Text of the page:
Note: ESPN Recruiting used for all player rankings.

1. Dakari Johnson Joins Class of 2013

As if the class of 2013 couldn’t get any better, it just did. Center Dakari Johnson of Montverde Academy (Florida) has announced his intentions to reclassify into the senior class. With the move, he will join Wayne Selden, Noah Vonleh and Andrew Wiggins as the four elite players from the class of 2014 to forego their junior seasons in high school. As Johnson becomes a part of the ever-more-impressive 2013 class, he will be ranked as the No. 12 overall prospect and immediately become the No. 1 overall center. A native New Yorker, Johnson transferred to Montverde from St. Patrick High (New Jersey) following head coach Kevin Boyle, who took the head coaching job there after the 2010-11 season. Due to transfer rules, Johnson was forced to sit out last season. At 6’10” and around 255 lbs., he is a handful for the opposition in the low post. He uses his strong frame very effectively with a soft touch around the rim. Due to his size, it proves to be a challenging task for defenders to keep him from where he wants to go down low. He is also very active on the glass, carving out space and rebounding the basketball at a high rate. Among those involved with Johnson include Florida, Georgetown, Kansas, Kentucky, Louisville, Ohio State and Syracuse. The Gators were the first school to see Johnson a day after his reclassification. His mother, Makini Campbell, has stated that he will be a spring signee.

Dakari Johnson now becomes the No. 1 center in the class of 2013 with his recent reclassification

2. Tyus Jones Releases List of Eight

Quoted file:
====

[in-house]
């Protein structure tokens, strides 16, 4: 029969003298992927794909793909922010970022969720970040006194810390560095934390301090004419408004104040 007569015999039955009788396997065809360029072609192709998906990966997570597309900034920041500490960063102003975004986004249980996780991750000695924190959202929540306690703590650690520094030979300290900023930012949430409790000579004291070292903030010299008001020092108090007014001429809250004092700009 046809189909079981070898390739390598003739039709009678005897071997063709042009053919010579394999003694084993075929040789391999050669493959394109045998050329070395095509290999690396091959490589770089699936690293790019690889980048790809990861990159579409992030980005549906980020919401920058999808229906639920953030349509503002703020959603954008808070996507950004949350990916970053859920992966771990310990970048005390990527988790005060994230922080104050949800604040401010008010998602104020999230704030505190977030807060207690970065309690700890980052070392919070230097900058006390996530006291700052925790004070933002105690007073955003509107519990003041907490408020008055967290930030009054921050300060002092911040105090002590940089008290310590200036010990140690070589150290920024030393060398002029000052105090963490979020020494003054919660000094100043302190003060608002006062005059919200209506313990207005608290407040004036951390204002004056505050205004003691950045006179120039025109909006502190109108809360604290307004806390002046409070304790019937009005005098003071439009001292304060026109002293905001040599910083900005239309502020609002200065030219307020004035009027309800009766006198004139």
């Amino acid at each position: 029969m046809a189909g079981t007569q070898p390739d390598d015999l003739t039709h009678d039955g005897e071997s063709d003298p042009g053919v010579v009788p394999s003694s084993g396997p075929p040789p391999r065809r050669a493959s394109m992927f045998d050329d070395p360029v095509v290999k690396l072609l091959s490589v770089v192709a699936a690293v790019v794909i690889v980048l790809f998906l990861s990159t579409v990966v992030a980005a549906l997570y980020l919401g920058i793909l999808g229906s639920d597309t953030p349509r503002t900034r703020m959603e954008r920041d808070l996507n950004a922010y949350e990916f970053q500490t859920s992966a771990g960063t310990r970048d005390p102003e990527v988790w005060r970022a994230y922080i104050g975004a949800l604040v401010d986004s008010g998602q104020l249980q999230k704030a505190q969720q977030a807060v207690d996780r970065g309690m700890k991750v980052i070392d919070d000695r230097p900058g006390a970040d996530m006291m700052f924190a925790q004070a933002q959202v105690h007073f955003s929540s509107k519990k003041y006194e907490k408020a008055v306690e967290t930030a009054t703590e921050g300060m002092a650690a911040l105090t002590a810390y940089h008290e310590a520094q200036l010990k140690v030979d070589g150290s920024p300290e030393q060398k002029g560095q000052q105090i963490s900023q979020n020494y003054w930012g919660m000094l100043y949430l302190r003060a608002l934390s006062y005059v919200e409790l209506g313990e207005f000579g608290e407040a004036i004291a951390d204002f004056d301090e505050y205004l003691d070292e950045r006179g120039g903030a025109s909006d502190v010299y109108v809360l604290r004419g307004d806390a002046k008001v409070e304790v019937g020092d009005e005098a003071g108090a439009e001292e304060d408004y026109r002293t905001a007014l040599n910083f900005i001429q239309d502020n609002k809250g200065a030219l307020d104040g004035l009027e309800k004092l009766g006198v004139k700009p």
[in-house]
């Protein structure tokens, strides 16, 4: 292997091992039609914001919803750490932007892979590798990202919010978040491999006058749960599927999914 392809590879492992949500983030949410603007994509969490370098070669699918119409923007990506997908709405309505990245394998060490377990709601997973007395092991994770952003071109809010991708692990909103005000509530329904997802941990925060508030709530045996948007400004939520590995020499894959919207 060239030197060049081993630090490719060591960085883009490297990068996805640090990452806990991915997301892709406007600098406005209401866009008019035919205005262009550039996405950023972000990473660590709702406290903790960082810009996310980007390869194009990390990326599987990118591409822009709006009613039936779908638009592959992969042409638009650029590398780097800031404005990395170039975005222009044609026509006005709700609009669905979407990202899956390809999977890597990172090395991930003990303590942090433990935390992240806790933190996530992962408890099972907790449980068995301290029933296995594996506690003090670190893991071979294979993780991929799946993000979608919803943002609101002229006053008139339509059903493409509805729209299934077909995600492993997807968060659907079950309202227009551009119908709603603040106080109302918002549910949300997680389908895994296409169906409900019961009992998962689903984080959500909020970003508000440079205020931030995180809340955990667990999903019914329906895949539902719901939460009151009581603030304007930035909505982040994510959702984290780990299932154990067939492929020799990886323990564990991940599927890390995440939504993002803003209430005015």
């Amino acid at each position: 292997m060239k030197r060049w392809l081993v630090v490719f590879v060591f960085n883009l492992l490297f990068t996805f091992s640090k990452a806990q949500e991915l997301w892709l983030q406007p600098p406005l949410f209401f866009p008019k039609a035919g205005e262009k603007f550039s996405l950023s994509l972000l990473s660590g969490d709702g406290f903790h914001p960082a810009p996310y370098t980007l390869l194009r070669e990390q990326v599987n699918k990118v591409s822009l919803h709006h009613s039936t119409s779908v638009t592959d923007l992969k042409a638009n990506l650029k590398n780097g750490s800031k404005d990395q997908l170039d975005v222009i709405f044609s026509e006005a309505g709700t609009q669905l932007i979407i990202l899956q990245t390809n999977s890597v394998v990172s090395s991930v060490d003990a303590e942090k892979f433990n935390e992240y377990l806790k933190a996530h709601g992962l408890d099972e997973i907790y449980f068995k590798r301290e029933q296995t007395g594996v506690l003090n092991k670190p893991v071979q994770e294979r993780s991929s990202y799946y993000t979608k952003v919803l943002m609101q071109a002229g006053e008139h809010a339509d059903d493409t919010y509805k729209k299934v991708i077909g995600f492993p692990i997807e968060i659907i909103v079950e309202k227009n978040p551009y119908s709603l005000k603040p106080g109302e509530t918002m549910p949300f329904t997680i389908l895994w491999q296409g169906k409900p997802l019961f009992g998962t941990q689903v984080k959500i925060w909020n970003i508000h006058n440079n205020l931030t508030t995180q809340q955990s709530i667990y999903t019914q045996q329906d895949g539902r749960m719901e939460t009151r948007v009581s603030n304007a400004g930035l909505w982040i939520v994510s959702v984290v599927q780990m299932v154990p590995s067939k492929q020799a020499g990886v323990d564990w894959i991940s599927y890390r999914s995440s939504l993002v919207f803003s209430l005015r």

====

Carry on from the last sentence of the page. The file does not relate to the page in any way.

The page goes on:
The current No. 1 prospect in the class of 2014, Tyus Jones, has narrowed his recruiting list of potential suitors to eight. Baylor, Duke, Kansas, Kentucky, Michigan State, Minnesota, North Carolina and Ohio State made the recent cut for the electric point guard from Apple Valley High School (Minnesota). Jones took over the top spot in the 2014 class after the reclassification of Andrew Wiggins. At 6’1″, Jones is an efficient scorer, as displayed at the 2012 Nike EYBL Finals in the summer, where he was the tournament leader in scoring with 25.8 points per game. Capable of carving up any defense with outstanding speed, he exhibits a great understanding of passing lanes on the court. A heady player, Jones is always one step ahead of the opposition, elevating not only his game but his teammate’s games as well. He was also a vital component for the USA U-17 National Team where he helped lead the squad to a gold medal at the FIBA Americas U-17 Championship, averaging 8.5 points and 5.4 assists per game. Outside of trimming his list, Jones has been apart of a rapid discussion in recruiting circles along with classmate and the No. 2 prospect, Jahlil Okafor. Both players have spoken publicly about being a “package deal” in college. Okafor is currently being pursued by five of the eight schools listed by Jones — Duke, Kentucky, Michigan State, North Carolina and Ohio State. Of those schools, the Blue Devils, Buckeyes and Spartans are currently in great shape of landing the top two junior prospects.